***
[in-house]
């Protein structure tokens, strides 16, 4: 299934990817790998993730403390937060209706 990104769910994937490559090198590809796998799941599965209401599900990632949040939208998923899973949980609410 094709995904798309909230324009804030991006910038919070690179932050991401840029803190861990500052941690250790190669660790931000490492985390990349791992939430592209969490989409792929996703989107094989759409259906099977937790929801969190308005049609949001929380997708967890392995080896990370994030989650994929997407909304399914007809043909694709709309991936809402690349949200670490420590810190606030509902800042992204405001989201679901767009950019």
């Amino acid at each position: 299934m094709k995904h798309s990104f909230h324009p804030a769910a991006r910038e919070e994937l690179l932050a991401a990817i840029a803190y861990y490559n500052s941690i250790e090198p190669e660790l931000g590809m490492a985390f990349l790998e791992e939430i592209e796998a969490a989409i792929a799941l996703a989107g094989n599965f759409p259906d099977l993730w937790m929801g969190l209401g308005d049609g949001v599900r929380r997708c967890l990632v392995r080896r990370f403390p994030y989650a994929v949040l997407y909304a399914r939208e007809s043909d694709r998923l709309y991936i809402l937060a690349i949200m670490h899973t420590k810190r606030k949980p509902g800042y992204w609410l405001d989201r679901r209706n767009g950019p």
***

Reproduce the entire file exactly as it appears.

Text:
[in-house]
């Protein structure tokens, strides 16, 4: 299934990817790998993730403390937060209706 990104769910994937490559090198590809796998799941599965209401599900990632949040939208998923899973949980609410 094709995904798309909230324009804030991006910038919070690179932050991401840029803190861990500052941690250790190669660790931000490492985390990349791992939430592209969490989409792929996703989107094989759409259906099977937790929801969190308005049609949001929380997708967890392995080896990370994030989650994929997407909304399914007809043909694709709309991936809402690349949200670490420590810190606030509902800042992204405001989201679901767009950019």
């Amino acid at each position: 299934m094709k995904h798309s990104f909230h324009p804030a769910a991006r910038e919070e994937l690179l932050a991401a990817i840029a803190y861990y490559n500052s941690i250790e090198p190669e660790l931000g590809m490492a985390f990349l790998e791992e939430i592209e796998a969490a989409i792929a799941l996703a989107g094989n599965f759409p259906d099977l993730w937790m929801g969190l209401g308005d049609g949001v599900r929380r997708c967890l990632v392995r080896r990370f403390p994030y989650a994929v949040l997407y909304a399914r939208e007809s043909d694709r998923l709309y991936i809402l937060a690349i949200m670490h899973t420590k810190r606030k949980p509902g800042y992204w609410l405001d989201r679901r209706n767009g950019p």